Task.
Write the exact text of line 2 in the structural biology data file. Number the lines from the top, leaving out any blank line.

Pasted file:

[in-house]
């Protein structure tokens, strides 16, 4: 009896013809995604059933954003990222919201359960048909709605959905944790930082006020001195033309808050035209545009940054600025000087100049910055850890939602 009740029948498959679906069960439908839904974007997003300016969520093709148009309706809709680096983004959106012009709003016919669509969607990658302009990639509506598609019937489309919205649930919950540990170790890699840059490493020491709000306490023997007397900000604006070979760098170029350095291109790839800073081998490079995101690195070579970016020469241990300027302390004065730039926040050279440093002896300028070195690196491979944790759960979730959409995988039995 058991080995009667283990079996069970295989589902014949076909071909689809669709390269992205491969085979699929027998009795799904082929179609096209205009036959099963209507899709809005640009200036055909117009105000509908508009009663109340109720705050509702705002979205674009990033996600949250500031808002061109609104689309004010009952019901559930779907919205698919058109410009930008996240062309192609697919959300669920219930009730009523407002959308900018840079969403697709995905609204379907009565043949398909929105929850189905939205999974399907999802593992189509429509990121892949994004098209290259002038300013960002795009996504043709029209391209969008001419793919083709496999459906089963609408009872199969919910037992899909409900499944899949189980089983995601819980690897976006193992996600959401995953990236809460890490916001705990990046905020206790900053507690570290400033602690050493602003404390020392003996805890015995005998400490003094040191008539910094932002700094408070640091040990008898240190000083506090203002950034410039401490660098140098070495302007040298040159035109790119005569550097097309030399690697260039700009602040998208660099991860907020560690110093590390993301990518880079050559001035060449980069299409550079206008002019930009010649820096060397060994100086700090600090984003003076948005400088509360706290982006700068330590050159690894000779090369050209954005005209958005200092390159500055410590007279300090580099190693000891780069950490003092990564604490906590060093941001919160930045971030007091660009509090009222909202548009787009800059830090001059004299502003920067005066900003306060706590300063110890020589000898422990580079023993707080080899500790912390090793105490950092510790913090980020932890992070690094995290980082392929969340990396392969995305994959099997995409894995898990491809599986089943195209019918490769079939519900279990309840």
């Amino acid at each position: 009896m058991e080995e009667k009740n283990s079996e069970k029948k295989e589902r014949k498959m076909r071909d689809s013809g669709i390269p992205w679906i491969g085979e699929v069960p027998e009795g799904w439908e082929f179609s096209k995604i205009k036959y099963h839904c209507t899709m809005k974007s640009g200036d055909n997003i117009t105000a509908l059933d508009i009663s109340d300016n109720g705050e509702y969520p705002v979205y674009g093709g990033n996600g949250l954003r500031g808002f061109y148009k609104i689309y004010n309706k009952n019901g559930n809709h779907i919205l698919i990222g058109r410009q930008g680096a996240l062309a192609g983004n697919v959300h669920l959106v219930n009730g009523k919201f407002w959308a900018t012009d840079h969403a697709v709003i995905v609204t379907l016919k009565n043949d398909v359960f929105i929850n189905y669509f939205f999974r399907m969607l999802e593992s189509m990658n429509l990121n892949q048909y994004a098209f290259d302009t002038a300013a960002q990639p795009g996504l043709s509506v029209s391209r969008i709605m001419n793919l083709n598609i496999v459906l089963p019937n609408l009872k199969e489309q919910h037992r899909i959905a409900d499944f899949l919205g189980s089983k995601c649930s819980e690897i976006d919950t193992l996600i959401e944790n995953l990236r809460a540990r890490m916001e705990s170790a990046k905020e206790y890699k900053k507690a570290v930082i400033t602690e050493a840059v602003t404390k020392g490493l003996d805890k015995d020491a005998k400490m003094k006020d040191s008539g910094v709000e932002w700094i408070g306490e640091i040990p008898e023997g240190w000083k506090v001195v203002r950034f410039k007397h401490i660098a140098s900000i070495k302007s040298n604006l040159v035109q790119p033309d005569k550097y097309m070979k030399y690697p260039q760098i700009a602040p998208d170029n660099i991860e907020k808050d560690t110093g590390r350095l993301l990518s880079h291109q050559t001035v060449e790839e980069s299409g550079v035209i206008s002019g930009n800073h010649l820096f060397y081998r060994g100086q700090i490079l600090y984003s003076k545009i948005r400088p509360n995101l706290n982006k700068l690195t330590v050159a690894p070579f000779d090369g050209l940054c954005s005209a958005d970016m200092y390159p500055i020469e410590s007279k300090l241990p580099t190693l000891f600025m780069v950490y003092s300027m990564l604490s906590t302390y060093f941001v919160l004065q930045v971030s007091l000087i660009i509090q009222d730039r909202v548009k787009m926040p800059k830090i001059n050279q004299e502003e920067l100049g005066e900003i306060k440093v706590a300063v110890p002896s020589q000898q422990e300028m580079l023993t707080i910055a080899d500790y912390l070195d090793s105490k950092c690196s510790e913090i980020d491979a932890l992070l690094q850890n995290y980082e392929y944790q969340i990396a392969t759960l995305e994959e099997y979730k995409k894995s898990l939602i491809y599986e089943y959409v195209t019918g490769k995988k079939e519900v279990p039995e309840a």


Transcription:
């Protein structure tokens, strides 16, 4: 009896013809995604059933954003990222919201359960048909709605959905944790930082006020001195033309808050035209545009940054600025000087100049910055850890939602 009740029948498959679906069960439908839904974007997003300016969520093709148009309706809709680096983004959106012009709003016919669509969607990658302009990639509506598609019937489309919205649930919950540990170790890699840059490493020491709000306490023997007397900000604006070979760098170029350095291109790839800073081998490079995101690195070579970016020469241990300027302390004065730039926040050279440093002896300028070195690196491979944790759960979730959409995988039995 058991080995009667283990079996069970295989589902014949076909071909689809669709390269992205491969085979699929027998009795799904082929179609096209205009036959099963209507899709809005640009200036055909117009105000509908508009009663109340109720705050509702705002979205674009990033996600949250500031808002061109609104689309004010009952019901559930779907919205698919058109410009930008996240062309192609697919959300669920219930009730009523407002959308900018840079969403697709995905609204379907009565043949398909929105929850189905939205999974399907999802593992189509429509990121892949994004098209290259002038300013960002795009996504043709029209391209969008001419793919083709496999459906089963609408009872199969919910037992899909409900499944899949189980089983995601819980690897976006193992996600959401995953990236809460890490916001705990990046905020206790900053507690570290400033602690050493602003404390020392003996805890015995005998400490003094040191008539910094932002700094408070640091040990008898240190000083506090203002950034410039401490660098140098070495302007040298040159035109790119005569550097097309030399690697260039700009602040998208660099991860907020560690110093590390993301990518880079050559001035060449980069299409550079206008002019930009010649820096060397060994100086700090600090984003003076948005400088509360706290982006700068330590050159690894000779090369050209954005005209958005200092390159500055410590007279300090580099190693000891780069950490003092990564604490906590060093941001919160930045971030007091660009509090009222909202548009787009800059830090001059004299502003920067005066900003306060706590300063110890020589000898422990580079023993707080080899500790912390090793105490950092510790913090980020932890992070690094995290980082392929969340990396392969995305994959099997995409894995898990491809599986089943195209019918490769079939519900279990309840």